Priest uses his HIV-positive status to fight stigma of disease

Published August 16, 2006

Canon Gideon Byamugisha, an Anglican priest whose remarks closed the ecumenical conference and brought about 500 people to their feet, is a living symbol of his cause: he talks openly about his HIV-positive status to fight the shame and discrimination felt by many with HIV and AIDS.

Founder of a network of African religious leaders affected by HIV/AIDS, Mr. Byamugisha said he wanted his network to serve “as a global forum for breaking the stigma” often felt by those living with the disease.

Fourteen years ago, he was the first African Anglican clergyperson to announce he had HIV, at a time when “people associated HIV with immorality, prostitution, drug addiction.” He is currently canon of St. Paul’s Cathedral in Namirembe, Uganda and of Holy Cross Cathefral in Lusaka, Zambia. He also works as an advisor to the aid organization World Vision on church and faith-based partnerships.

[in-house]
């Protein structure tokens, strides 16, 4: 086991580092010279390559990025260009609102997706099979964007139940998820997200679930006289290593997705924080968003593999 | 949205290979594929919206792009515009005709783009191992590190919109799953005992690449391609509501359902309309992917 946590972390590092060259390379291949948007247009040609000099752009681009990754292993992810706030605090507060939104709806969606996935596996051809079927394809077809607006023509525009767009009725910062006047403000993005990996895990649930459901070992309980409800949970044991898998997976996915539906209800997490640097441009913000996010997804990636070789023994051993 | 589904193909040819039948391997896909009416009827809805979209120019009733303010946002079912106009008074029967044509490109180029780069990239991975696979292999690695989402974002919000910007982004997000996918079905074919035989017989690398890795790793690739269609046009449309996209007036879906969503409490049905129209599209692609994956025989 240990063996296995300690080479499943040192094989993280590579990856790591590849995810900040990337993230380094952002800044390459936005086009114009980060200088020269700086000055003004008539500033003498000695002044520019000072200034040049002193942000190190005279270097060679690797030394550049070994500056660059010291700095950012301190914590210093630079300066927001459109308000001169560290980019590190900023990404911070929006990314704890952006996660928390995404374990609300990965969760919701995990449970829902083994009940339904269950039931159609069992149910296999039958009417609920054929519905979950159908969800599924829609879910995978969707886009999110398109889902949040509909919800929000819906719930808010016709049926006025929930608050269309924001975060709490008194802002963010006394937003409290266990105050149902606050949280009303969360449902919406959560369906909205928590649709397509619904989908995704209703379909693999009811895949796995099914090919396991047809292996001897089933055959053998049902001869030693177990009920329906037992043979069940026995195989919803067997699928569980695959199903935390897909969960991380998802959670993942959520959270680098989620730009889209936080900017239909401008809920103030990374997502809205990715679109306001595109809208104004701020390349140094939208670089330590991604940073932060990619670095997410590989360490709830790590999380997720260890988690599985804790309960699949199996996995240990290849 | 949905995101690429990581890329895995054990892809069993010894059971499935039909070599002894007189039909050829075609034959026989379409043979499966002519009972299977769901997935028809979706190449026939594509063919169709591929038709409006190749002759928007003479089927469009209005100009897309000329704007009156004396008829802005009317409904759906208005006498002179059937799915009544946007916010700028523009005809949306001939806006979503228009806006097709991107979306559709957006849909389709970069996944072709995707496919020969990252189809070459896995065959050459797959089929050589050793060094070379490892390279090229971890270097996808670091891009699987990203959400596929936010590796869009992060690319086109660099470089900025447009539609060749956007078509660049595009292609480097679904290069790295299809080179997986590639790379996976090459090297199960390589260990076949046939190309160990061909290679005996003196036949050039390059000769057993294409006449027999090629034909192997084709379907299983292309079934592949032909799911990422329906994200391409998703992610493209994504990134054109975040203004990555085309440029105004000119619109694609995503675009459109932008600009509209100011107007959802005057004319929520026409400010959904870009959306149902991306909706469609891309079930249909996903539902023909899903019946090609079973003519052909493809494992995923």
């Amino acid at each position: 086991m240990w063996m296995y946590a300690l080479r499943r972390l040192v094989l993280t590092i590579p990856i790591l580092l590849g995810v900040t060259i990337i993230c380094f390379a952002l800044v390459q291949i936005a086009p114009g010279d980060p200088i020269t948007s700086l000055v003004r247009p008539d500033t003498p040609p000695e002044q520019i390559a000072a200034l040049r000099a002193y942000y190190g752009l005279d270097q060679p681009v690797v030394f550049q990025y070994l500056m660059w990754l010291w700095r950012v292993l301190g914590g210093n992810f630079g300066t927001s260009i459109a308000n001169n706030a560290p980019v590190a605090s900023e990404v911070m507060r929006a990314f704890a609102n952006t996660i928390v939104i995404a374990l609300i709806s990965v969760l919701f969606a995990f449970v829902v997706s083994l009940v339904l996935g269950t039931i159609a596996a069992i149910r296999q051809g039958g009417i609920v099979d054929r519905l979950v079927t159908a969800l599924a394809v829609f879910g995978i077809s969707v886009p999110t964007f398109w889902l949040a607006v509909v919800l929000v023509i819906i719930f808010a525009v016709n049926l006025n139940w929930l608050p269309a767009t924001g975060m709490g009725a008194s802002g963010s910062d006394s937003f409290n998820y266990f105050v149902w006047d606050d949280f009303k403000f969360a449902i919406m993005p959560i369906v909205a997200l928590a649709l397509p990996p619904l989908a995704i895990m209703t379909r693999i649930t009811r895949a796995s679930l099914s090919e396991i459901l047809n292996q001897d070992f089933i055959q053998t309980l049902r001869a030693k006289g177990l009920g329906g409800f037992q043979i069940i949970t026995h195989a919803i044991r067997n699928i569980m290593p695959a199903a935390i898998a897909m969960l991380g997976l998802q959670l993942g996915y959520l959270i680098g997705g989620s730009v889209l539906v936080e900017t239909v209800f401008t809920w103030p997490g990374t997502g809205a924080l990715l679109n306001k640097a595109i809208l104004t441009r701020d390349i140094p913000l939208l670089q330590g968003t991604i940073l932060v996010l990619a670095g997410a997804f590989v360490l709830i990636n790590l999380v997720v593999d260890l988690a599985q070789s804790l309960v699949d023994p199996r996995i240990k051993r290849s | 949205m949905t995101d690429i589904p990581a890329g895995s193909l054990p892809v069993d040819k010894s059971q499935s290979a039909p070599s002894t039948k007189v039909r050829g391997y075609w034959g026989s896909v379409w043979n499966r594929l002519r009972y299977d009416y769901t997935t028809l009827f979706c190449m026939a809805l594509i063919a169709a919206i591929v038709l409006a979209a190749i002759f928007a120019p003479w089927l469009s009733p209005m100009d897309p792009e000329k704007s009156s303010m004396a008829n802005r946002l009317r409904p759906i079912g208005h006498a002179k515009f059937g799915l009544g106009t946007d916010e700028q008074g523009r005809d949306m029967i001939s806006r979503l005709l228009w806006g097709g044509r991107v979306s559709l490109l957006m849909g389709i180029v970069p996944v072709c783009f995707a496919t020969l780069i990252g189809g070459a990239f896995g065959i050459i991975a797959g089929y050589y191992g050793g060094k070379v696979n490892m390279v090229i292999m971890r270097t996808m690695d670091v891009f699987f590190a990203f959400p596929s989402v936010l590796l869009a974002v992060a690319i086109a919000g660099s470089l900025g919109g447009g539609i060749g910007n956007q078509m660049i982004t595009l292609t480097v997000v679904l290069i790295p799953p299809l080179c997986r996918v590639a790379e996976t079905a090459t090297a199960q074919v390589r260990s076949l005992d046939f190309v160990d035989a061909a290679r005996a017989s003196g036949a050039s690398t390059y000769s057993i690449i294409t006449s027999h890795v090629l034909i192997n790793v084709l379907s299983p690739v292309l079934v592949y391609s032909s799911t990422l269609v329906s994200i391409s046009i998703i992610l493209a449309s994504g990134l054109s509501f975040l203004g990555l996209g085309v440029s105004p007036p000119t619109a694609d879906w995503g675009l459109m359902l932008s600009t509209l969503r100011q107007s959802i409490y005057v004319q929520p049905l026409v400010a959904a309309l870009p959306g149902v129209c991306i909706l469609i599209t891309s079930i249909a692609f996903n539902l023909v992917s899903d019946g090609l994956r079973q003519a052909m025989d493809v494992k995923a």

In an interview, he related how his first wife had died in 1991 of an AIDS-related illness and how he got tested in 1992 and discovered he had the virus. His second wife is also HIV-positive, he told the conference, “but we postponed having a baby until we knew how mother-to-child transmission could be prevented.” He has been taking antiretroviral drugs since 1998, he said, adding, “I feel strong.”


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